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What Industry 4.0 Means for Manufacturers

Dude Solutions
  • Aug 30, 2017
  • 3 minute read

IoT is a popular buzzword, but what exactly does that mean for manufacturers

Smart homes, smart phones, smart cars – the Internet of Things, or simply “IoT,” seems to be everywhere. The Internet of Things is a popular buzz phrase, but what it really refers to is the way that devices that are connected to each other, often via the Internet, work together or communicate in some way without any manual labor from people. In short: IoT is all about being connected.

Many industries are starting to take advantage of IoT, and it’s no surprise that, with all of the machines and data floating around the plant floor, manufacturers are among them. So how is IoT impacting manufacturing, and why?


Industry 4.0 and IIoT

“Industry 4.0” refers to the Fourth Industrial Revolution. The first industrial revolution occurred when steam and the first machines took over the work that had been done entirely by hand, the second was electricity and mass production, and the third was the beginning of automation with the introduction of computers and robots. Now, in the fourth phase, it’s all about interconnectivity.




Smart manufacturing, Industry 4.0, Industrial Internet of Things (IIoT) – there are many names that refer to it, and as Industry Week describes it, it’s about on “creating an environment where all available information – from within the plant floor and from along the supply chain – is captured in real-time, made visible and turned into actionable insights.” What it all boils down to is that your team will have an automated, continuous supply of data to help you reduce downtime and ensure that your equipment is ready when you need it.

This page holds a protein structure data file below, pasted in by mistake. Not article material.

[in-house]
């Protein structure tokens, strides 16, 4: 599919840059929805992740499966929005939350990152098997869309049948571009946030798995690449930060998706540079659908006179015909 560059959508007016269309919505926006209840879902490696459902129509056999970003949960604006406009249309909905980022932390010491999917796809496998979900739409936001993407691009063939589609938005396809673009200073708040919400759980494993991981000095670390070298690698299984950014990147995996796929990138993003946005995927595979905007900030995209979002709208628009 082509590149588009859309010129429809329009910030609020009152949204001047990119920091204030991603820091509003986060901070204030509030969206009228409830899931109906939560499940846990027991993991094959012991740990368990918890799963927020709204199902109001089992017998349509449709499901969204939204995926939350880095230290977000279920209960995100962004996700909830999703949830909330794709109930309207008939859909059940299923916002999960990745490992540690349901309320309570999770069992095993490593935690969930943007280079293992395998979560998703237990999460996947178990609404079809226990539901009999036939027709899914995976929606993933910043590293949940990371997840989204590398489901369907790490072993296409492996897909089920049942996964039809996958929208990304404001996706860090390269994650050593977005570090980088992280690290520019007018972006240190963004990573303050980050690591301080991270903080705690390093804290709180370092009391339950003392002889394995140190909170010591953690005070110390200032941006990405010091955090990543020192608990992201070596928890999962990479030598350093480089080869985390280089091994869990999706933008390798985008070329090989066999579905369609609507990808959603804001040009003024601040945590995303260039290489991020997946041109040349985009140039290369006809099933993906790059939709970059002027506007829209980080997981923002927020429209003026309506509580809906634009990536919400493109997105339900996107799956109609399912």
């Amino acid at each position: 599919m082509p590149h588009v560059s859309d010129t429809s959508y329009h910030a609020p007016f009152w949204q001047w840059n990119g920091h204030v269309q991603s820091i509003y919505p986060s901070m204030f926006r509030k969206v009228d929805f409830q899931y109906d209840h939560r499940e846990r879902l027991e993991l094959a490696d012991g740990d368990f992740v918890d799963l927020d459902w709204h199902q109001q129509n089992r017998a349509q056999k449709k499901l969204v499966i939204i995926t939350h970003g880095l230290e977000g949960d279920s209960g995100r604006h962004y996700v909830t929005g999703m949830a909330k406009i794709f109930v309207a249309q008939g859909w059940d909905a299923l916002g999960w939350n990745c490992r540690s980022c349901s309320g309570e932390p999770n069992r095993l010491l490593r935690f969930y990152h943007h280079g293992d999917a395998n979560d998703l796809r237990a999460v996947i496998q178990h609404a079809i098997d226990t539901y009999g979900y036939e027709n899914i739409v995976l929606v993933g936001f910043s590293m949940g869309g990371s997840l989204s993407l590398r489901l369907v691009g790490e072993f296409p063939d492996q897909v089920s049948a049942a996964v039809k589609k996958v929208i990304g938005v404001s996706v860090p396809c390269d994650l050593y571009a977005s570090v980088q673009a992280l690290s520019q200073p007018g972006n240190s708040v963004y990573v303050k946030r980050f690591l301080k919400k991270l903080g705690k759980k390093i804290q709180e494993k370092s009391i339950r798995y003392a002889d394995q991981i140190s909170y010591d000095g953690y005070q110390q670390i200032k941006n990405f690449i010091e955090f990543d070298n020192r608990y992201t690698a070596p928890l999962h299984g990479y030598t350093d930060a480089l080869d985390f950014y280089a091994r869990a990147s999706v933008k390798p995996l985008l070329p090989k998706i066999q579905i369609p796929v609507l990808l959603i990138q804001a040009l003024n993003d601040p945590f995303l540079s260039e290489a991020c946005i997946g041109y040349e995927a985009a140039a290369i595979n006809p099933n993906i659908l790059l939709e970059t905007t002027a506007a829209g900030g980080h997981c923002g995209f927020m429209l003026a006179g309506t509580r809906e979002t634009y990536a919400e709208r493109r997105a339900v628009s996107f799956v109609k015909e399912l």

About 64 percent of manufacturing professionals view IoT as “disruptive and important,” and many are already incorporating these solutions into their supply chain. In fact, you’re most likely already using some form of IoT in your organization. Condition monitoring, for example, is one of the earliest applications. Some other common uses include:


So, Why IoT?

As mentioned above,


With the introduction of IoT into manufacturing, maintenance teams are freed up from manual input, leaving more time in the day to focus on bigger projects.


Additional benefits include:

  • Increased visibility
  • Enhanced reporting with real-time data
  • Automated sensor monitoring can be performed after hours for “lights out” operations
  • More OEE means more profits; as cited by Business Insider, manufacturers who introduce IoT solutions saw an average of 28.5 percent increase in sales

With all of the benefits, it’s no surprise that IoT adoption is increasing. As reported by Industry WeekSCM World’s survey of supply chain professionals found that:

  • 50 percent of manufacturing executives expect to have full visibility into all aspects of the supply chain via IoT
  • Only one in five factories are still “offline,” i.e. without IoT solutions
  • By 2020, executives estimate that all of their factories will have at least some IoT solutions
  • 40 percent of those surveyed felt that IIoT and smart manufacturing is market ready – and it’s a good investment

To learn more about Industry 4.0, check out our guide!

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